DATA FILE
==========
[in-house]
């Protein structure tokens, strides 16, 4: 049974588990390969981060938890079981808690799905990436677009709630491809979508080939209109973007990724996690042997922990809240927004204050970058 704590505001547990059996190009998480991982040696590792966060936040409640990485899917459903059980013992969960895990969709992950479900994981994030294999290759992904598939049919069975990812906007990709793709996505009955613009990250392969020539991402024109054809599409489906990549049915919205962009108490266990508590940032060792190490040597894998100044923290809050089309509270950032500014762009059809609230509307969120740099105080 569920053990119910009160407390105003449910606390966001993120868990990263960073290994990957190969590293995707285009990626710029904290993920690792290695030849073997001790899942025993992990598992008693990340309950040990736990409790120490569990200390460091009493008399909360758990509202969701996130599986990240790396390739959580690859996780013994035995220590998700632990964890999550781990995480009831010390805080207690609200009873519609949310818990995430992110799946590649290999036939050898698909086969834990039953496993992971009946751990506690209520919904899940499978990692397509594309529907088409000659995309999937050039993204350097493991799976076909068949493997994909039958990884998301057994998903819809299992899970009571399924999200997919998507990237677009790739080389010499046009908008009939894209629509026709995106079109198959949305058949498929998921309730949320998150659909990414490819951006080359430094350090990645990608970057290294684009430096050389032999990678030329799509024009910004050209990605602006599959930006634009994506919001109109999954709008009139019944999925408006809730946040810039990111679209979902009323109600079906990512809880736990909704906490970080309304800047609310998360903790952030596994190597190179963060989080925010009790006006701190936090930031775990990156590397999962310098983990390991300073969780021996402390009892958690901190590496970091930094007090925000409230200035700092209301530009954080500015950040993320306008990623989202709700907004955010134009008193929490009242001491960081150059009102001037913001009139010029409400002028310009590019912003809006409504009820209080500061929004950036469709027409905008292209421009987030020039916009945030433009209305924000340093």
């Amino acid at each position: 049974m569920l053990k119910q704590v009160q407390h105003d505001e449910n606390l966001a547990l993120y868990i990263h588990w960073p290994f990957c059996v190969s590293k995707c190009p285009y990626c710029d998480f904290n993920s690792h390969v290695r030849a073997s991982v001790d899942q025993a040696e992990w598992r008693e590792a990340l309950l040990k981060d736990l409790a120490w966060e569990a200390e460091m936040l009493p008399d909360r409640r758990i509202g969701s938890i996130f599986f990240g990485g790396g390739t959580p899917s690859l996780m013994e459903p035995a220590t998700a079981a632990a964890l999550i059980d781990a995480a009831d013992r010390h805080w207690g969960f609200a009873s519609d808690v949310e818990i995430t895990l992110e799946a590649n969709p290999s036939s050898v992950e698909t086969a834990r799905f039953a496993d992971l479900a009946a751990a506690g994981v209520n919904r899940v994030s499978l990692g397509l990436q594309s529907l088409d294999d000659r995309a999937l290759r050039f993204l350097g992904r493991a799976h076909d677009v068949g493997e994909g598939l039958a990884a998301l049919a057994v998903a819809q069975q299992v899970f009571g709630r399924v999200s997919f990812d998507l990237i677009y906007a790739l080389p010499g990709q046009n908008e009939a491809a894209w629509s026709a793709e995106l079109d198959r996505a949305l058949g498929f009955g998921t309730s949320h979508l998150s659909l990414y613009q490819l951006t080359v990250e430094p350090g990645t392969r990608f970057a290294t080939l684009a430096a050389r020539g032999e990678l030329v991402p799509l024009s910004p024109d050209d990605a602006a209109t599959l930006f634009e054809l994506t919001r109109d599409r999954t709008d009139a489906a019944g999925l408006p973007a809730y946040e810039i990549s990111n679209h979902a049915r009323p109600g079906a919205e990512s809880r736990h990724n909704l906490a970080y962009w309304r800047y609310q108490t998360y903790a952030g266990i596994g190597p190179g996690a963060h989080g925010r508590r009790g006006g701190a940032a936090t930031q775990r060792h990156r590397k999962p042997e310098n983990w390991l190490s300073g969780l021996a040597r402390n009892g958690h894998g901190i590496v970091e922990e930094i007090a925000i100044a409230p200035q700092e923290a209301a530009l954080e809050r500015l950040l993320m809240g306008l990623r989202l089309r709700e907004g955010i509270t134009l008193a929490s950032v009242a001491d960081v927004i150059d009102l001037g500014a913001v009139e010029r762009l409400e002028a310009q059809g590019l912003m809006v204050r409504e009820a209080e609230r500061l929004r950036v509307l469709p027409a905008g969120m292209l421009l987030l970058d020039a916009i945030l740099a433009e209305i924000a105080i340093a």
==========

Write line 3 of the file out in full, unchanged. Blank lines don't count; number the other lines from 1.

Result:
């Amino acid at each position: 049974m569920l053990k119910q704590v009160q407390h105003d505001e449910n606390l966001a547990l993120y868990i990263h588990w960073p290994f990957c059996v190969s590293k995707c190009p285009y990626c710029d998480f904290n993920s690792h390969v290695r030849a073997s991982v001790d899942q025993a040696e992990w598992r008693e590792a990340l309950l040990k981060d736990l409790a120490w966060e569990a200390e460091m936040l009493p008399d909360r409640r758990i509202g969701s938890i996130f599986f990240g990485g790396g390739t959580p899917s690859l996780m013994e459903p035995a220590t998700a079981a632990a964890l999550i059980d781990a995480a009831d013992r010390h805080w207690g969960f609200a009873s519609d808690v949310e818990i995430t895990l992110e799946a590649n969709p290999s036939s050898v992950e698909t086969a834990r799905f039953a496993d992971l479900a009946a751990a506690g994981v209520n919904r899940v994030s499978l990692g397509l990436q594309s529907l088409d294999d000659r995309a999937l290759r050039f993204l350097g992904r493991a799976h076909d677009v068949g493997e994909g598939l039958a990884a998301l049919a057994v998903a819809q069975q299992v899970f009571g709630r399924v999200s997919f990812d998507l990237i677009y906007a790739l080389p010499g990709q046009n908008e009939a491809a894209w629509s026709a793709e995106l079109d198959r996505a949305l058949g498929f009955g998921t309730s949320h979508l998150s659909l990414y613009q490819l951006t080359v990250e430094p350090g990645t392969r990608f970057a290294t080939l684009a430096a050389r020539g032999e990678l030329v991402p799509l024009s910004p024109d050209d990605a602006a209109t599959l930006f634009e054809l994506t919001r109109d599409r999954t709008d009139a489906a019944g999925l408006p973007a809730y946040e810039i990549s990111n679209h979902a049915r009323p109600g079906a919205e990512s809880r736990h990724n909704l906490a970080y962009w309304r800047y609310q108490t998360y903790a952030g266990i596994g190597p190179g996690a963060h989080g925010r508590r009790g006006g701190a940032a936090t930031q775990r060792h990156r590397k999962p042997e310098n983990w390991l190490s300073g969780l021996a040597r402390n009892g958690h894998g901190i590496v970091e922990e930094i007090a925000i100044a409230p200035q700092e923290a209301a530009l954080e809050r500015l950040l993320m809240g306008l990623r989202l089309r709700e907004g955010i509270t134009l008193a929490s950032v009242a001491d960081v927004i150059d009102l001037g500014a913001v009139e010029r762009l409400e002028a310009q059809g590019l912003m809006v204050r409504e009820a209080e609230r500061l929004r950036v509307l469709p027409a905008g969120m292209l421009l987030l970058d020039a916009i945030l740099a433009e209305i924000a105080i340093a």